Have fun creating the look that suits your container and your space.

Easy Container Gardening Begonias and coleus in clay pots, within a vintage box and on a bench. These shade loving plants thrive on a covered porch.

Easy Container GardeningRed pentas are surrounded by white and purple lobelia in a large oval metal container.

Easy Container GardeningSucculents in a metal colander.

Caring for Container Gardens

Once they are planted, container gardening truly is easy. Know whether the plants require sunshine or shade and place them accordingly. My lists of plants indicate this.

Water as needed. My well established perennials need very little watering during the summer. As long as it rains once a week or so, they are fine. However, containers dry out quickly. During the hottest part of the summer watering containers is a daily chore. Choose mornings or evenings so that temperatures are cooler and the plants can enjoy a long drink of water.

Even plants in shady areas need to be checked frequently, although they may not have to be watered daily.

Remove spent blooms on flowering plants, to encourage continued flowering. And some plants benefit from an occasional light application of fertilizer or plant food. Watch for some DIY plant care products in an upcoming Summer Gardening Tips.

With very simple, basic care, you can enjoy the rewards of container gardening! Those traditional or repurposed containers will provide color and scents throughout the summer until the first frost.

Backyard Garden Series

Check out the rest of the posts, in this informative series:

Spring Garden Tips

Ecological Garden Hacks

13 Easy Herbs to Grow

10 Super Easy Perennials to Grow

10 Low Maintenance Annuals to Grow

Growing Clematis Babies

DIY Natural Mosquito Repellent

Easy Container Gardening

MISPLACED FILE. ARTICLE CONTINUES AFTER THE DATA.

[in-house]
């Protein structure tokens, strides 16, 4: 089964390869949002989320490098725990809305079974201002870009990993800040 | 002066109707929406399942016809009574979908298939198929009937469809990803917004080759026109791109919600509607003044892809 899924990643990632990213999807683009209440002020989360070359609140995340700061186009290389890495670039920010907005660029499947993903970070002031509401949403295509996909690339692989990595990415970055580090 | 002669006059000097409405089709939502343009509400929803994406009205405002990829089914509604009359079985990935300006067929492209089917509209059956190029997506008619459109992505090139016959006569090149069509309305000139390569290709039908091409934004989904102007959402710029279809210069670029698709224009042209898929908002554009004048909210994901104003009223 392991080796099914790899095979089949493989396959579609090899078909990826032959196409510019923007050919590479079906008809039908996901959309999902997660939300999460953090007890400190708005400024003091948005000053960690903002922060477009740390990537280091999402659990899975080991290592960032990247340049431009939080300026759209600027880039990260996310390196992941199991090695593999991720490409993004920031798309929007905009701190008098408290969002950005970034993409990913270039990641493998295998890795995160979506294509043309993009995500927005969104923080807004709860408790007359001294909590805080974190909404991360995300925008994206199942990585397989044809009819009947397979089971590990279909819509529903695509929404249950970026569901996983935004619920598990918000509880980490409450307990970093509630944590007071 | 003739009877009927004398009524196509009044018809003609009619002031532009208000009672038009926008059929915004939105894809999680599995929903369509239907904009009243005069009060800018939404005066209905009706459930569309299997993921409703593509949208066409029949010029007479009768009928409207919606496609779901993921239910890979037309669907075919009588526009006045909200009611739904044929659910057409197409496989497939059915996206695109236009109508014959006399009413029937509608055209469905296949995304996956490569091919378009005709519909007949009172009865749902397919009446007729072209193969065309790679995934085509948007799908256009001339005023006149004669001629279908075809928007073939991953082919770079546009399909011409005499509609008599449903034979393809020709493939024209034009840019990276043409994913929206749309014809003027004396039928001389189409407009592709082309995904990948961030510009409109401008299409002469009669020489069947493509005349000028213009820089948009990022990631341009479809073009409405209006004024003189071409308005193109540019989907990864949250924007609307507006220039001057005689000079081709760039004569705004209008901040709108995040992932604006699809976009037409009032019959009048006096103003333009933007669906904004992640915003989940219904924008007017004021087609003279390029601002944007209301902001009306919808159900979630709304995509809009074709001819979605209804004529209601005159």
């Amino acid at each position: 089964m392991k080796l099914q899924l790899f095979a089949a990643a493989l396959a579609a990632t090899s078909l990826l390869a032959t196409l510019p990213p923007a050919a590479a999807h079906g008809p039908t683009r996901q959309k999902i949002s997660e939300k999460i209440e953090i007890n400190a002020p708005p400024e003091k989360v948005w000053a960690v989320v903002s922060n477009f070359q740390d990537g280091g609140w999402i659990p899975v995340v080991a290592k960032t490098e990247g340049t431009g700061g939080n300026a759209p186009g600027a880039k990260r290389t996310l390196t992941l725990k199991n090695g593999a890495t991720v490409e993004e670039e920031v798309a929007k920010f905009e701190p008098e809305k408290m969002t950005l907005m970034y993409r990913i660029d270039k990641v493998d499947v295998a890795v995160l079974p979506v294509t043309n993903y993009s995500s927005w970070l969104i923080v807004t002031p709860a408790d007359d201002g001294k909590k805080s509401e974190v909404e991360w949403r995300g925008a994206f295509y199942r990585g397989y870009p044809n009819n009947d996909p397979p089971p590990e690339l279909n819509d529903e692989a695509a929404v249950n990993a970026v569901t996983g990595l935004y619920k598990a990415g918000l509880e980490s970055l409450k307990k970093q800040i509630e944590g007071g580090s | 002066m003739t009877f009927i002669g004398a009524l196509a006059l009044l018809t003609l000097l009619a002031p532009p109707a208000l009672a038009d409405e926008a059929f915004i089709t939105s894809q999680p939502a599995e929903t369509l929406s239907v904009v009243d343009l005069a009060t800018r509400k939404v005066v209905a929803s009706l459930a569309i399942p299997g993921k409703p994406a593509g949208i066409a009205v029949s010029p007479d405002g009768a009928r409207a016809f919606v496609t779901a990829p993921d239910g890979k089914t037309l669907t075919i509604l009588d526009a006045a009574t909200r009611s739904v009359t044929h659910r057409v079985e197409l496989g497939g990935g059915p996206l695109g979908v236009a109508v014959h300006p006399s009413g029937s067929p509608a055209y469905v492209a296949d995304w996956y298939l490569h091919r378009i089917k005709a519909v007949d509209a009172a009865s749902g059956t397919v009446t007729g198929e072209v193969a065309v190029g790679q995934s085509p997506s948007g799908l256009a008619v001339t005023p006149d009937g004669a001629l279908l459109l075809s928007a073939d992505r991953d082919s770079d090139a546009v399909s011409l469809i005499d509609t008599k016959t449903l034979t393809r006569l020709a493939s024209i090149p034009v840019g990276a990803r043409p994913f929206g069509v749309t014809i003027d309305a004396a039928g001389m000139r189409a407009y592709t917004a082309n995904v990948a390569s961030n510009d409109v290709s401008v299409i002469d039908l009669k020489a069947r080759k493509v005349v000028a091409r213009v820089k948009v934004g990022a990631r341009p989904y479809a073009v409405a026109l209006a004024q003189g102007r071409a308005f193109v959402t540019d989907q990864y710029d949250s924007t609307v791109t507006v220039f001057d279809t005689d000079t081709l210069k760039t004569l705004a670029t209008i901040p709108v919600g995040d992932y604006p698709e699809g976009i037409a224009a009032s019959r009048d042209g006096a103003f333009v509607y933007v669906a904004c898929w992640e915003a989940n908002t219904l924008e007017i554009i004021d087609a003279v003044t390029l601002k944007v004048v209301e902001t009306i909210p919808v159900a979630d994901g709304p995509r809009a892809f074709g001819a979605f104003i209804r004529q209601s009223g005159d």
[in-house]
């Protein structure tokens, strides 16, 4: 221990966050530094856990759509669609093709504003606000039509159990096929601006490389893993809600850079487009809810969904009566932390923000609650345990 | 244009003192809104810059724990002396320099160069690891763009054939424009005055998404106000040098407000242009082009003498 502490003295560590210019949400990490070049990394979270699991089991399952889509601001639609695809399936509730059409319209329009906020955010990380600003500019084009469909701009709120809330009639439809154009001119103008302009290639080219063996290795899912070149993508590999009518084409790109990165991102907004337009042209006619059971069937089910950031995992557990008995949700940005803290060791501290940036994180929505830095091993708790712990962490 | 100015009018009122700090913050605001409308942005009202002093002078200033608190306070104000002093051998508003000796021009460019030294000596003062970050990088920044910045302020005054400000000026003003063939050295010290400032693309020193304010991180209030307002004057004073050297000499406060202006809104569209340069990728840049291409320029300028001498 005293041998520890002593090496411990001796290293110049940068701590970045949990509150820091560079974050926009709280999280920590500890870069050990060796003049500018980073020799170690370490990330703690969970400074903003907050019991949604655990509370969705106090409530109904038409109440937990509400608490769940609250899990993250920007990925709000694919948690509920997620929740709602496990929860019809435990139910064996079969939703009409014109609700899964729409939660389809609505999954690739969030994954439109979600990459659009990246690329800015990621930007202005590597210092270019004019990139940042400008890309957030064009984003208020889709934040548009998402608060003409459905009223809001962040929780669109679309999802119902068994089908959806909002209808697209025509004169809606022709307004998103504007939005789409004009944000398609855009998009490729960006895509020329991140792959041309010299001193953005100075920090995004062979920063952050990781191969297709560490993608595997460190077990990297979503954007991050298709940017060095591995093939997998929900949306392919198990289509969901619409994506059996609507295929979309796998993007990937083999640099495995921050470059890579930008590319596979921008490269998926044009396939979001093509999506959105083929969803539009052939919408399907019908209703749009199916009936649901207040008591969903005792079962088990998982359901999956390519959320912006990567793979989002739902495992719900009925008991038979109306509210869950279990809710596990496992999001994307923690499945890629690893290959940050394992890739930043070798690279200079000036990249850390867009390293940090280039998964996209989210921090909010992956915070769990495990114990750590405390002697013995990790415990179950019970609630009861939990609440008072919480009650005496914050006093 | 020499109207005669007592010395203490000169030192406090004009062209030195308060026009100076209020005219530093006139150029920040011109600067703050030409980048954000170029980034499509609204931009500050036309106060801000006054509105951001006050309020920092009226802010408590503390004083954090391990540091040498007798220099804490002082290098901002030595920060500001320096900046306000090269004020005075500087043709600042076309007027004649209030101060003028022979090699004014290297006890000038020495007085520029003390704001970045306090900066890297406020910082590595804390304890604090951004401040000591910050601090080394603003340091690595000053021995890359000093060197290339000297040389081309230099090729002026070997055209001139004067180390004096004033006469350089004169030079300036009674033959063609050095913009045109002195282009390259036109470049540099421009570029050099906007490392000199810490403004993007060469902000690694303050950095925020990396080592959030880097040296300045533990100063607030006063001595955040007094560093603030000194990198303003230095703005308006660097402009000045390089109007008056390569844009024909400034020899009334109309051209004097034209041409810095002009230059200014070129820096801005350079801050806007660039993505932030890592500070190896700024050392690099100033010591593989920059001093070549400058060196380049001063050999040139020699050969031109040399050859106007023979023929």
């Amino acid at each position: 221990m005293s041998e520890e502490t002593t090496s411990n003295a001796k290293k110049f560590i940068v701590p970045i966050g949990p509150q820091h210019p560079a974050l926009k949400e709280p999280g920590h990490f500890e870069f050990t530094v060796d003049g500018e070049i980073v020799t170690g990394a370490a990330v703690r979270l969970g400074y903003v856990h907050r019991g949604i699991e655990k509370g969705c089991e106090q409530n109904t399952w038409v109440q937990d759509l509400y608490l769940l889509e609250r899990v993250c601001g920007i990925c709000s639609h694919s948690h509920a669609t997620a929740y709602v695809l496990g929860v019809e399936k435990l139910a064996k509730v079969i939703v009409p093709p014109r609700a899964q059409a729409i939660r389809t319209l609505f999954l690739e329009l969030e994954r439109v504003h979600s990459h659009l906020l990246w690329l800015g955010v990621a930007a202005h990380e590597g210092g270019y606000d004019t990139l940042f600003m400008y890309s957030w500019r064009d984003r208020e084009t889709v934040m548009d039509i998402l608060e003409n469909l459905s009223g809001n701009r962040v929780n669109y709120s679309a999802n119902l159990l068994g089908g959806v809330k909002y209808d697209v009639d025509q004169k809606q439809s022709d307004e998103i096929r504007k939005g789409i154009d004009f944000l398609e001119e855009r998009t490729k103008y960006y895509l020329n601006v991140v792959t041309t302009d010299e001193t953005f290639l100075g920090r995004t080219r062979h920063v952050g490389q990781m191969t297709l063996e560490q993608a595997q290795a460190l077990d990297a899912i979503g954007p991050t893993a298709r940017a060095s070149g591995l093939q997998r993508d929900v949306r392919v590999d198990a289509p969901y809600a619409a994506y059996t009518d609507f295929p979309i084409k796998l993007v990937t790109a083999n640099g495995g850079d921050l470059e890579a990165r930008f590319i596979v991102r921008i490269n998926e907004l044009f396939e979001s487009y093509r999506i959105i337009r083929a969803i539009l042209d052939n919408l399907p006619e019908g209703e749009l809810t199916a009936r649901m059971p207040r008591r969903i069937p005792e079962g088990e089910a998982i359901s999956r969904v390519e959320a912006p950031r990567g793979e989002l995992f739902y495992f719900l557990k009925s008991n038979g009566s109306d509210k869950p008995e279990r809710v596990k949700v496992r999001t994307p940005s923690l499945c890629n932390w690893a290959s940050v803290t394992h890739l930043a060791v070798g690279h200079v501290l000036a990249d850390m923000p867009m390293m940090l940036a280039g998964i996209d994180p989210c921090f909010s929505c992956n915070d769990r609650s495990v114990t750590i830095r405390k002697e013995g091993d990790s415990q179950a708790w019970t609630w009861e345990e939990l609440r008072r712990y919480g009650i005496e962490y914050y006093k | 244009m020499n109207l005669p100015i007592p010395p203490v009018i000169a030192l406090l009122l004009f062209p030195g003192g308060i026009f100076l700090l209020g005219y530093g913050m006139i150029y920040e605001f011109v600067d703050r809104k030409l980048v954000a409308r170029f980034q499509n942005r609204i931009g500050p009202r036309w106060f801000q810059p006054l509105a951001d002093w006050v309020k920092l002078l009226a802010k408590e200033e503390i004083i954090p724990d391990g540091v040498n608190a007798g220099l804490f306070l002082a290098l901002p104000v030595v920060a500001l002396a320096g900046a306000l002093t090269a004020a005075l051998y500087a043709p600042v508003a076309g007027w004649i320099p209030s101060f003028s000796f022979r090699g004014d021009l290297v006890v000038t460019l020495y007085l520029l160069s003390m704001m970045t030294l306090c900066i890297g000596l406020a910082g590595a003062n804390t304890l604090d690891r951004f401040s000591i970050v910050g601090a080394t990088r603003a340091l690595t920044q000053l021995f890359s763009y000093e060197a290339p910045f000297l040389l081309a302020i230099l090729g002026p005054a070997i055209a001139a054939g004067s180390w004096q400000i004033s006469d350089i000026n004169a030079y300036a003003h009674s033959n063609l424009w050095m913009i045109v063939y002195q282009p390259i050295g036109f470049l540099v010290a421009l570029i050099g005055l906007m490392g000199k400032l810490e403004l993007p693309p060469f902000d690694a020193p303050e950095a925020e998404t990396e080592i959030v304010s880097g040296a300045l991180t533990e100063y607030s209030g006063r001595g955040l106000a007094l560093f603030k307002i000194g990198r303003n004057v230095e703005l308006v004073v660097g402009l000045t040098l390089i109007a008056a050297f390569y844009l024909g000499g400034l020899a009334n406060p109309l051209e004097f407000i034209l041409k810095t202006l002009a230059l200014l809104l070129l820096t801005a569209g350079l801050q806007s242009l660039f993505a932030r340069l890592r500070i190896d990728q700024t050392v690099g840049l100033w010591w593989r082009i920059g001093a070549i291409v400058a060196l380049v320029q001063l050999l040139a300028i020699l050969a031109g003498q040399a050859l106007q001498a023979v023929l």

Here’s an assortment of fun containers, to get you started!

 

 

 

 

 

 

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Surrender 115: Playing with Colors

This spring day was gorgeous…warm, but with a cooling breeze, sunny, but with occasional cloudiness. It was the perfect weather for spending the day outdoors, working in the garden. I say working, because I accomplished so much. However, playing would be the more appropriate word, playing with colors and containers. 


Three gardening projects drew my focus. 

I planted most of my containers today, 27 of them. I have seven more to plant tomorrow, but I’m very happy with today’s results. My Aunt Annie’s old red box received its summer update, with flower pots filled with begonias and coleas. More begonias fill containers next to the box. The shallow bowl was another treasure from my aunt’s house, pressed into service holding flowers. 


The yellow baker’s rack was filled with a variety of colorful containers and equally colorful flowers and plants. I saw a quote once that said that gardening is an art that uses flowers and plants as paint, and that’s my experience. I focus on creating pleasing arrangements that balance color, look whimsical and have touches of surprise. 


Pleased with the finished front porch, I filled containers in the backyard garden…


…and turned my attention to the second project, planting perennials that my friend Beth gave me from her garden. I love how gardeners are so willing to share, both knowledge and plants. I visited Beth and viewed her charming garden, and left with native phlox and Becky shasta daisies. I hope to return the favor by giving my friend plants from my garden that she doesn’t have. These new plants were tucked into the ground, successfully filling a couple of bare spots in my southern border.